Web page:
Another possible explanation or part of the whole is that now that I have a good sense of life in its basic configuration (the stuff of those songs and novels that I can no longer listen to or read) when I read I want to learn things that are beyond the realm of what I can grasp through my own filter. What I need is a kind of midlife university where I can fill in the gaping gaps of things I feel I should know more about than simply knowing that they happened, and learn about the things I should have been aware of. In short, I don’t want to skate along on the wonderful plane of pretense.


Life-long learner, indeed.


As I sit here thinking about the books I have read, I remember that I used to have an affinity for biographies: life and history. Maybe this change of focus from fiction to non reflects a realization that not only do I want to enter the imaginations of people through the stories they create, but that I want to learn about their worlds through the stories they have lived. Perhaps when we can start looking back on our own lives, we can appreciate the longer view and detailed examination non-fiction requires, and not focus on the moments that accompany ours.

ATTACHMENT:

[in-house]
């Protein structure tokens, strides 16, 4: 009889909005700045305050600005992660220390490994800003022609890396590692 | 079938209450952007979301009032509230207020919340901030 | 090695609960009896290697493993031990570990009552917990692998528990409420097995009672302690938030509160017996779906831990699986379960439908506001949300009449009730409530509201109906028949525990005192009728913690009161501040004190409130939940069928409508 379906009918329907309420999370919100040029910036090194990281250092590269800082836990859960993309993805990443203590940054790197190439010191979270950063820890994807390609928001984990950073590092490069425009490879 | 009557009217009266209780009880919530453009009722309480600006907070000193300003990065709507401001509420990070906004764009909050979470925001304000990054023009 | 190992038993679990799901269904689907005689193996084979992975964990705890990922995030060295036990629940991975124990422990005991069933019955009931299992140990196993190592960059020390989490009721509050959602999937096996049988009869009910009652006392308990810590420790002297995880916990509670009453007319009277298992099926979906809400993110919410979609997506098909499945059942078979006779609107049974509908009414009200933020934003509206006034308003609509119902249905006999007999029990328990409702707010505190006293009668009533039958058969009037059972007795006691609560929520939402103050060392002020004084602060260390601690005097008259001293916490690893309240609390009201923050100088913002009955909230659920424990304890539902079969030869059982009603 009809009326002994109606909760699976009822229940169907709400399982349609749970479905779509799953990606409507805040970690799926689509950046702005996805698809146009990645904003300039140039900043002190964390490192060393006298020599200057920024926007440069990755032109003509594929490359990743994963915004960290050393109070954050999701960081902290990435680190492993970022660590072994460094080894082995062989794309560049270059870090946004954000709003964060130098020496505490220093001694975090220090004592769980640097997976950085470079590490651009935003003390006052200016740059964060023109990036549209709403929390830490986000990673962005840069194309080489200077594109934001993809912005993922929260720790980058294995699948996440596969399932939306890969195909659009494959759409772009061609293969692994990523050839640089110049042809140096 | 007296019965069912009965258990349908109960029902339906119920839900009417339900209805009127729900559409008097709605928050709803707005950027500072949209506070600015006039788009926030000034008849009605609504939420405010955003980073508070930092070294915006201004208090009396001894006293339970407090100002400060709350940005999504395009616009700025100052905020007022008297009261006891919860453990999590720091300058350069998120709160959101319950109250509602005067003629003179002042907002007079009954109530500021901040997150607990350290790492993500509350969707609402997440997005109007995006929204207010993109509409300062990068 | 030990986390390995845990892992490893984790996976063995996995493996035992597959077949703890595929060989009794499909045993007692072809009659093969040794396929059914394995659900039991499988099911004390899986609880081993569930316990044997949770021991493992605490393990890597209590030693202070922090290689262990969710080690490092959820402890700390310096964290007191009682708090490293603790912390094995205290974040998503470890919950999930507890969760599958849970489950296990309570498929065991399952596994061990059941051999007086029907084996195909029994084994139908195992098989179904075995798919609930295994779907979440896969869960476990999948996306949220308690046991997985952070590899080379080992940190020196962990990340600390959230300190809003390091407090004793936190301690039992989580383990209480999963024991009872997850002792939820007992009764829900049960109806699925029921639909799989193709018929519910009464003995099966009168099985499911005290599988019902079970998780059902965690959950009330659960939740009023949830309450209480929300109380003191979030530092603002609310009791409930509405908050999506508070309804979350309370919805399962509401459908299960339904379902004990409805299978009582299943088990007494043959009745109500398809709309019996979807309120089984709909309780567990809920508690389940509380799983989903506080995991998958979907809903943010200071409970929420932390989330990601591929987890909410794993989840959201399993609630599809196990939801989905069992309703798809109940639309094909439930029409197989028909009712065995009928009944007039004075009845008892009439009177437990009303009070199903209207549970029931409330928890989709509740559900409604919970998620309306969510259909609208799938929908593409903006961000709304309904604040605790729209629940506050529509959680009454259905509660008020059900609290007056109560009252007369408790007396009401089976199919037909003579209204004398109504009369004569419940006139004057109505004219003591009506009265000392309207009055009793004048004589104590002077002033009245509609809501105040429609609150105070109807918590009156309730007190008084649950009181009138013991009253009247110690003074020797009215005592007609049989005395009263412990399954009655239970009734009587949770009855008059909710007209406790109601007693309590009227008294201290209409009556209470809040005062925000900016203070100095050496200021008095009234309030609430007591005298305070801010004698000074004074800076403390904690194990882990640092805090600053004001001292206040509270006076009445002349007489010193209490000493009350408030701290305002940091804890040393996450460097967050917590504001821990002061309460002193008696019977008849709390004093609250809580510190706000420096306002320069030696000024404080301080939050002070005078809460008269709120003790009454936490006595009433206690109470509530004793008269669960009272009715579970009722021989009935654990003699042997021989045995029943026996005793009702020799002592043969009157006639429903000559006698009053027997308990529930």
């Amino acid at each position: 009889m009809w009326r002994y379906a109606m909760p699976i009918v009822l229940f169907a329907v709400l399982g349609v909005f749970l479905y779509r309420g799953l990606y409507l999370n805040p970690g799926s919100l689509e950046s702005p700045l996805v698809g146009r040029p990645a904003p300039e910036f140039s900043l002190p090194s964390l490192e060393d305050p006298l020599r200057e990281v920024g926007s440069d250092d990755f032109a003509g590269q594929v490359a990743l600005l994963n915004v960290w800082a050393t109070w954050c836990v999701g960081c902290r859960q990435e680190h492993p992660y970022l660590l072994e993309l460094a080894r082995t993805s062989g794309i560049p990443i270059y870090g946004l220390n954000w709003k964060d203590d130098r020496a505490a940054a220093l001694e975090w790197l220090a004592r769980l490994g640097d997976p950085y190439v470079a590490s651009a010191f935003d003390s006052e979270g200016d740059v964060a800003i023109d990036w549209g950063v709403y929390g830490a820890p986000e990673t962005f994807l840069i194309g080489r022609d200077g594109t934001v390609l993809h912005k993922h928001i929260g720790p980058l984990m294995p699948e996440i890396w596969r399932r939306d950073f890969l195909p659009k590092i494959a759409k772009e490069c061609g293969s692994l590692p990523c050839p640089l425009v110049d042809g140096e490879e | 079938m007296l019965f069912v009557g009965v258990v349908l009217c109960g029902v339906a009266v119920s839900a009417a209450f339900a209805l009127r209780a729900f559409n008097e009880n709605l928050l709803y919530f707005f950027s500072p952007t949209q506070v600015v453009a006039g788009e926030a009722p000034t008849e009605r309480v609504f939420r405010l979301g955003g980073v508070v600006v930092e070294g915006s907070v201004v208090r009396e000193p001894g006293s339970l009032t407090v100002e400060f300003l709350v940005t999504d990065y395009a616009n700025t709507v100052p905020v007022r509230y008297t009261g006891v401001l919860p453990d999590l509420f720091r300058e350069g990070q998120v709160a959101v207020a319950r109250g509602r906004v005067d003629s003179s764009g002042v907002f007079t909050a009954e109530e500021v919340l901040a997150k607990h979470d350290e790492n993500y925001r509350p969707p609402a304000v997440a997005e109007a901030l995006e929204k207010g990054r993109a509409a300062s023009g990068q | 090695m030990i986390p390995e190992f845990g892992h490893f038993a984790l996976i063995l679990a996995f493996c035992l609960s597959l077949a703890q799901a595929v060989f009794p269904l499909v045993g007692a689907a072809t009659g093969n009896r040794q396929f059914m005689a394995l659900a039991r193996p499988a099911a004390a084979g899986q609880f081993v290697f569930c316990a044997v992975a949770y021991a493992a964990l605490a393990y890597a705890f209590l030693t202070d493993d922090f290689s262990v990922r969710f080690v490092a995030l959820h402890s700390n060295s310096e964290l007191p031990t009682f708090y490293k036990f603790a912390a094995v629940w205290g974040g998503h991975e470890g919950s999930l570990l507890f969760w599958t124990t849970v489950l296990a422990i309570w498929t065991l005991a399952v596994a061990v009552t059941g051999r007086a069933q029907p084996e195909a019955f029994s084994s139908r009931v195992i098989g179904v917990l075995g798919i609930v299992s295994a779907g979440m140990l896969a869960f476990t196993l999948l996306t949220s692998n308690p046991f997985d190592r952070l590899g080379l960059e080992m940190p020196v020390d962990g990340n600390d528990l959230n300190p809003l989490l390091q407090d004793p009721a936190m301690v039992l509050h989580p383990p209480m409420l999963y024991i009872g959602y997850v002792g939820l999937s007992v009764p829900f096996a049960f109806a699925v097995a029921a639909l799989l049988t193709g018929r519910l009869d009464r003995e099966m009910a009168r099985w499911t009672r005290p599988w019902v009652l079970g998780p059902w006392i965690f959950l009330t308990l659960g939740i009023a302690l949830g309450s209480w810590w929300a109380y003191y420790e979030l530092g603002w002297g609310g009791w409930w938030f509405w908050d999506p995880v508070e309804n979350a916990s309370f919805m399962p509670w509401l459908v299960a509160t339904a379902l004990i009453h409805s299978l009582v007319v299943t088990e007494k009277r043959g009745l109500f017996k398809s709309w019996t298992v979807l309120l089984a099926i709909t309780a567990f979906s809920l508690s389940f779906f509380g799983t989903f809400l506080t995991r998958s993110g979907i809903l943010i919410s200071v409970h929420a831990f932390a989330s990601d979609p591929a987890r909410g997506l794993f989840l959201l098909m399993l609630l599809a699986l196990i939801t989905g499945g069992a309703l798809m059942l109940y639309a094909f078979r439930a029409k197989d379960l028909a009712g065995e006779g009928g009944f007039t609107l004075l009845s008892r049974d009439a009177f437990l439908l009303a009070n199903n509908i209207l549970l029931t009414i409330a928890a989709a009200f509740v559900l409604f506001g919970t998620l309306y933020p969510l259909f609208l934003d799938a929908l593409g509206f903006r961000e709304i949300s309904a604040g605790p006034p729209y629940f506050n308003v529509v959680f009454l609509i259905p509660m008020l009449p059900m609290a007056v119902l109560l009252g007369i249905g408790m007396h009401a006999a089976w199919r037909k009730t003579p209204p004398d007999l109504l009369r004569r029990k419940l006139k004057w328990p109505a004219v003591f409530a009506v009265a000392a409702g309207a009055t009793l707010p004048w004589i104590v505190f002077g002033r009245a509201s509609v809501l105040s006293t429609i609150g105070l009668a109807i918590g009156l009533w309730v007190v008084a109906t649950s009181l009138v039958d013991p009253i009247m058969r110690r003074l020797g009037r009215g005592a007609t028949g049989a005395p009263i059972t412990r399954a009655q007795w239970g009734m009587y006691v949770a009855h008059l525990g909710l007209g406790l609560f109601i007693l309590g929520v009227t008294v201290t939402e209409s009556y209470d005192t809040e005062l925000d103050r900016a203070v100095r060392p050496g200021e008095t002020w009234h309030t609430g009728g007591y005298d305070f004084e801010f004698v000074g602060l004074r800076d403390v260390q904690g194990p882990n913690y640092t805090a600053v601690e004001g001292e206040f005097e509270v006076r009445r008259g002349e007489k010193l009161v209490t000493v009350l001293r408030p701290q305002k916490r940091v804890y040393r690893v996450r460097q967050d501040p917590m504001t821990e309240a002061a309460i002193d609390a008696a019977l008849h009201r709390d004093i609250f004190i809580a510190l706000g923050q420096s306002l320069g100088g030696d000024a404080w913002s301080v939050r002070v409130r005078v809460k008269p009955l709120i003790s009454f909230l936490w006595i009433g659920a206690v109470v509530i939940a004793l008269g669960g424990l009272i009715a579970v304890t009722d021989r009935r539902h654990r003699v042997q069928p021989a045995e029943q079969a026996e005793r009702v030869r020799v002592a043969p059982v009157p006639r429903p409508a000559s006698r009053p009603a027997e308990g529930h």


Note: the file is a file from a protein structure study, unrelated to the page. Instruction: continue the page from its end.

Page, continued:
Winter Warmth

Parenthood is a strange thing. Stranger even than marriage (surely the person who came up with that idea didn’t understand human caprices) since all parenting ties are undeclared, and are either supportive or subversive, subliminal or coerced. What’s a mother to do when you aim for independence and then have to live with what you have sown so successfully?


We parents who find that our nests have emptied are like trees in winter, all naked and exposed, pitching in the wind back and forward, just not standing in the bareness of now. What the heck are we? Are we trees or are we twigs? Are we parents or people of the world who didn’t need those kids before they came and surely can survive without them cluttering up our lives with all their desperations and dreams? Those who race to redo their children’s bedrooms might not understand what’s going on in my mind and life, but I bet they get it. Yes, I think they face it by pretending that they’re facing it, but they’re really ignoring it. That’s why the formerly postered bedrooms in their homes become bare so quickly, the pain of emptiness is too hard to face.